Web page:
Wendy: [00:15:27] It’s a really beautiful place. I feel like it’s really fun to see. Just kind of some of the little wildlife that’s around here. Don’t feed them, but it’s very fun to see them scurrying in nature.
Xavier: [00:15:39] Yeah. Didn’t you say this was one of the hikes you did as a child?
Wendy: [00:15:43] Yeah. I’ve lived around Zion. I’ve done a lot of the hikes here. They’re very, very friendly for kids. They’re very friendly for adults. I definitely recommend people to come and just see the beautiful nature that is out here.
Mary: [00:16:00] Hi, I’m Mary. I’m here with my husband Dave. We’re both from Minnesota and we’re enjoying the beautiful Zion National Park today. The first thing we’re doing this morning is the Zion Canyon Overlook Trail. It’s a beautiful trail, a little bit challenging for me. but not too bad overall. Experience here has been lovely. Yesterday we rented the e-bikes and drove the scenic trail and did a couple of beautiful hikes there. We did the emerald pools and that was really great. If you want to take your time, do things at your leisure but see the most you can see and not get over tired then the bikes are definitely the way to go. Today we’re going to do The Narrows. We are excited about that. We will expect to get really wet and hopefully cooled off. Come early in the morning because it gets really hot around here this time of year.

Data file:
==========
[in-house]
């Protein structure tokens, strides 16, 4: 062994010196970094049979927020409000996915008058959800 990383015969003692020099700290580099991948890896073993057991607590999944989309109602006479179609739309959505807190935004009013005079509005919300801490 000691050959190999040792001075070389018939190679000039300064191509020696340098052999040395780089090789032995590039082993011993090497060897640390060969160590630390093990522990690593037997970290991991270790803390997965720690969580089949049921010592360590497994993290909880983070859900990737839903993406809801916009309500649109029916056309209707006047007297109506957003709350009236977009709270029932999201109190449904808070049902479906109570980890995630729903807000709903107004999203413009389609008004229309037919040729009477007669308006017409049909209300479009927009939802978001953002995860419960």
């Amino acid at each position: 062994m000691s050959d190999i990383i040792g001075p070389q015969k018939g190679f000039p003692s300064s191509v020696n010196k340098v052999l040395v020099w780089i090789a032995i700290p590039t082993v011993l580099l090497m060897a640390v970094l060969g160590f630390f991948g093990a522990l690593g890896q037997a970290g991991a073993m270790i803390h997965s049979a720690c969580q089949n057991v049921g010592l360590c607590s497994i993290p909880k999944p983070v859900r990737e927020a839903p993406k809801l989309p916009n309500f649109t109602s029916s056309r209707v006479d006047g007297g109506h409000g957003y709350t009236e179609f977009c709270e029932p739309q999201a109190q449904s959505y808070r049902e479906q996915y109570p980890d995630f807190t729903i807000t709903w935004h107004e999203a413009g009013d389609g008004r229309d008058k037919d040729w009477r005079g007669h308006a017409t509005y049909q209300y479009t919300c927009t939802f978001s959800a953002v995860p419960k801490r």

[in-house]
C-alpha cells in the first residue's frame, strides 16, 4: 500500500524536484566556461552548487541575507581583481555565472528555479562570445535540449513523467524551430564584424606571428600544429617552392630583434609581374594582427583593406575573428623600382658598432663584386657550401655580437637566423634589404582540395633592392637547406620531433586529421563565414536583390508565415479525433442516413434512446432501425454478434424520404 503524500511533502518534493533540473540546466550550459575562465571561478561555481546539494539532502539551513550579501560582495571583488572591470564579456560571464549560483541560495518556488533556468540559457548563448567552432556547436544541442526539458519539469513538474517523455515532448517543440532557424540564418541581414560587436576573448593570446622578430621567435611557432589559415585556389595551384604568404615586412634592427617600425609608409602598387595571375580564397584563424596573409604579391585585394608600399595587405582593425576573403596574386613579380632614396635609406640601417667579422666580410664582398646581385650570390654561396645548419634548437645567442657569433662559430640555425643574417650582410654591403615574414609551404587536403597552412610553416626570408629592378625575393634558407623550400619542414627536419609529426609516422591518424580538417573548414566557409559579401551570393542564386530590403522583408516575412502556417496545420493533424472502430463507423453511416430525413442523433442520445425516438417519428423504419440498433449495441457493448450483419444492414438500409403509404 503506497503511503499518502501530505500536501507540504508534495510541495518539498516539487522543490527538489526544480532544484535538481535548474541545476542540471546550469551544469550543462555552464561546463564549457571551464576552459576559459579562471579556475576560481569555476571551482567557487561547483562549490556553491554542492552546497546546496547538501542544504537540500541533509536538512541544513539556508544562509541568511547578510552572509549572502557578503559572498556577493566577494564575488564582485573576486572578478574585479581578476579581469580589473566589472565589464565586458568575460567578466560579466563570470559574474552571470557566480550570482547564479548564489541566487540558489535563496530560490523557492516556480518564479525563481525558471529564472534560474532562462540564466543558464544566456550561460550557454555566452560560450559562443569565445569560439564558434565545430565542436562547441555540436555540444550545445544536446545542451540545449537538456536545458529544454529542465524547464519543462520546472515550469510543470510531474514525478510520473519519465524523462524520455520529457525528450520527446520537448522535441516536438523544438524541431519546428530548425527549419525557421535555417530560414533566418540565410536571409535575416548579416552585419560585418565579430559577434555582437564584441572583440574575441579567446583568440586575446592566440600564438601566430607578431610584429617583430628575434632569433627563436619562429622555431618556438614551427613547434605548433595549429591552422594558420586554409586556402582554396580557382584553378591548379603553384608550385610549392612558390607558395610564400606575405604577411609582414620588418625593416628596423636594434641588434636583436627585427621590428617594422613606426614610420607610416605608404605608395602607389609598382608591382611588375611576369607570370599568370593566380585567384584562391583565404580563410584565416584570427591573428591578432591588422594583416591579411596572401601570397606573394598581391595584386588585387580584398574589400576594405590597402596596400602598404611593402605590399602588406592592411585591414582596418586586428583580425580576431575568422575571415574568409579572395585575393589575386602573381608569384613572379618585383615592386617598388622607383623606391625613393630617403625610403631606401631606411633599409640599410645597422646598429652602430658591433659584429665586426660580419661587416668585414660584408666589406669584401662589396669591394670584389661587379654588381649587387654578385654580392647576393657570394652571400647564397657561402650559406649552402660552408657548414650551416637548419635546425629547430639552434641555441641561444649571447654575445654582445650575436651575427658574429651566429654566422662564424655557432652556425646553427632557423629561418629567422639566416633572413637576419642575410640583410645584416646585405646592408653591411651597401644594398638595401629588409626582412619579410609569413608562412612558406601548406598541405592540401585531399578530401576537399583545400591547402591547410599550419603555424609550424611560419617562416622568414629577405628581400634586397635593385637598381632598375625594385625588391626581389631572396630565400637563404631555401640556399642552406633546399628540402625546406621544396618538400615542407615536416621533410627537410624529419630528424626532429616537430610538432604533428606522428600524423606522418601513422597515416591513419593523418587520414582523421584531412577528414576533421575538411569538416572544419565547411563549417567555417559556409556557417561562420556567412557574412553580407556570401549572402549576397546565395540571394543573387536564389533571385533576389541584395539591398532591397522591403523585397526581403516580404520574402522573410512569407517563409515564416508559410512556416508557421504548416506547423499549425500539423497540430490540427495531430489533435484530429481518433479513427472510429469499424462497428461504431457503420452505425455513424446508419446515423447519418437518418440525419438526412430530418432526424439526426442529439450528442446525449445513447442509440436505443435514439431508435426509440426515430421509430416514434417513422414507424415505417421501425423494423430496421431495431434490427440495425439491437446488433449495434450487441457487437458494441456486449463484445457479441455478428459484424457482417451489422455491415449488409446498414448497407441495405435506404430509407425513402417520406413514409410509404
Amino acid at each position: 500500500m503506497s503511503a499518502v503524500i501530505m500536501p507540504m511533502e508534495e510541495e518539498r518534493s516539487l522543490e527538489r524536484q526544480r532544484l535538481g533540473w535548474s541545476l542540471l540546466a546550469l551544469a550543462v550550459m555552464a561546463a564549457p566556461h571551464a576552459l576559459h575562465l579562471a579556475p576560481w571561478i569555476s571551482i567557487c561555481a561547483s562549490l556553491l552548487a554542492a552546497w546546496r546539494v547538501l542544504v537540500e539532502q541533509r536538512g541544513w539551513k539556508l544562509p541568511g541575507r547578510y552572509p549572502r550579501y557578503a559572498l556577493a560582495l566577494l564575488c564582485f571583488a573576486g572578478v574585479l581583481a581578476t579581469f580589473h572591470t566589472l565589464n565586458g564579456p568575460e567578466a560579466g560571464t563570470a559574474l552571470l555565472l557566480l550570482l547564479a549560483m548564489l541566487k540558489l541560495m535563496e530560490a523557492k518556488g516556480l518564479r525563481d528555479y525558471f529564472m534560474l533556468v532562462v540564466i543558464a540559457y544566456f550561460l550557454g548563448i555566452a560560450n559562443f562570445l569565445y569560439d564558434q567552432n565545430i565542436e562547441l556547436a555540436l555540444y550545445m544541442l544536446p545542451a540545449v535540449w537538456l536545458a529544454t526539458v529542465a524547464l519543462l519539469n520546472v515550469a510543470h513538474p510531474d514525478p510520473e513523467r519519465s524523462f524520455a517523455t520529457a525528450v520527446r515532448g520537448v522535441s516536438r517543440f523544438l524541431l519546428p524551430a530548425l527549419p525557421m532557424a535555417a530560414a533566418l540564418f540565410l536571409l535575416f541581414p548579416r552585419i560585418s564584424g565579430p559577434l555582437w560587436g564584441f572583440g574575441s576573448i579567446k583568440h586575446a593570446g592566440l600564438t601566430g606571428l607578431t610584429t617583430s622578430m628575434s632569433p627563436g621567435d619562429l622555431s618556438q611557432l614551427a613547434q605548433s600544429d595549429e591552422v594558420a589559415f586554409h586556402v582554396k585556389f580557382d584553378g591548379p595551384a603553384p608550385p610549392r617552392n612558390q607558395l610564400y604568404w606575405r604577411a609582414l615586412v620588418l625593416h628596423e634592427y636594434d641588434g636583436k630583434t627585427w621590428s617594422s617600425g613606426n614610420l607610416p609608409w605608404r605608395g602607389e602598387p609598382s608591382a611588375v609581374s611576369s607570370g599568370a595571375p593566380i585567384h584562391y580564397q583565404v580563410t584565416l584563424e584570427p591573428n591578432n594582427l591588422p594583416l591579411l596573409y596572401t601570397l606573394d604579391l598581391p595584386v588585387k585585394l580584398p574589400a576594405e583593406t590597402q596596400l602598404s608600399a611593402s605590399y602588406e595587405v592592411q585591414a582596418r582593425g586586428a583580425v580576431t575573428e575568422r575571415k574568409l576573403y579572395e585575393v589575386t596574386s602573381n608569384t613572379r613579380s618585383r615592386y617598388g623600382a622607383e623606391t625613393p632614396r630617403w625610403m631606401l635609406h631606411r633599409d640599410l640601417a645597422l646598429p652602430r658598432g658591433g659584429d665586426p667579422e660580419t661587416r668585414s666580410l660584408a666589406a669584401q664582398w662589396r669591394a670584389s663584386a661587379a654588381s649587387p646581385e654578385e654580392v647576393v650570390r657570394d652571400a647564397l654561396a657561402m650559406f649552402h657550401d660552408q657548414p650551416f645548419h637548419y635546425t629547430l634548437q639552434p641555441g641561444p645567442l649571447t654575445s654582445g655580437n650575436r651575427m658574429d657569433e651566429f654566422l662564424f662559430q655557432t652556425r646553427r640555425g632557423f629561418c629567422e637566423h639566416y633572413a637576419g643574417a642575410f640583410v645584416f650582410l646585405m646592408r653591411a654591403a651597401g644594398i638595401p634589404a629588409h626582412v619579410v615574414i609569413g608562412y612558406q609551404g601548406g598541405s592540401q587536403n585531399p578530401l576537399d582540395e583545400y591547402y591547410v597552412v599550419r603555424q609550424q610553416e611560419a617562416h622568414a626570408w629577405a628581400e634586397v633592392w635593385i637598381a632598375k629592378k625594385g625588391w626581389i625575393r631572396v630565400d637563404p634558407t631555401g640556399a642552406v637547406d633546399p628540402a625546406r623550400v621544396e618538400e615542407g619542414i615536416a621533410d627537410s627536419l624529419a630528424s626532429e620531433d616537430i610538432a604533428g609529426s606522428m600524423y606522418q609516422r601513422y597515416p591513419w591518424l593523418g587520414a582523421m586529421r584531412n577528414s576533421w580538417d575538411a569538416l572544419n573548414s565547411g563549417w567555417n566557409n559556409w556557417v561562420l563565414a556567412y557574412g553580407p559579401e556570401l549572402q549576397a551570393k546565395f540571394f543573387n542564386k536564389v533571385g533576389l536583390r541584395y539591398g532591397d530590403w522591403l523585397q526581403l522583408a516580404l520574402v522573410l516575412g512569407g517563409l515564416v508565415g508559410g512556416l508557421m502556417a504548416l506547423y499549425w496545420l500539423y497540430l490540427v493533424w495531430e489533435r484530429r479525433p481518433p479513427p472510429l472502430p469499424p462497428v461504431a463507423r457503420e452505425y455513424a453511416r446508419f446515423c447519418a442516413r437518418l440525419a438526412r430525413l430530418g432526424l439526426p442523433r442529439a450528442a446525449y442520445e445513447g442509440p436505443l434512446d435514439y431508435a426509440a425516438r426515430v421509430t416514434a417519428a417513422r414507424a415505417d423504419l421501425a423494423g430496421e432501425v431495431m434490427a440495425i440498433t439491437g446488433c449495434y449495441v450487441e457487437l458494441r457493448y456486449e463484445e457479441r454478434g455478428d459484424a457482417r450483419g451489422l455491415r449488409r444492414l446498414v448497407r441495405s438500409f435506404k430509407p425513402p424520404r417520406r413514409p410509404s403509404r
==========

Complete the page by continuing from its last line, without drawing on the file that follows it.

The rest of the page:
Massimo: [00:17:02] Hi, my name is Massimo. I come from Genova in Italy. I am here in Zion Park with my family with Serena and Alessandro. We arrived there two days ago. We stay in a ranch range here at Zion. We enjoy a lot, all the landscape and all the hike here. It’s also very nice for the child because there are some very competitive hikes but there are also a lot of a little hike like this where the children can enjoy and view all the wonderful landscape here in Zion. Unfortunately, tomorrow we have to leave. We have to come back in Italy but we are very, very happy to be here. I hope my son when he grows up can come here with his family, to visit this wonderful place like I do. I’ve been here almost 30 years ago with my family. It was like this but there were less people and also the party here is a little bit quieter than the Zion on the highway. It is a little bit more crowded.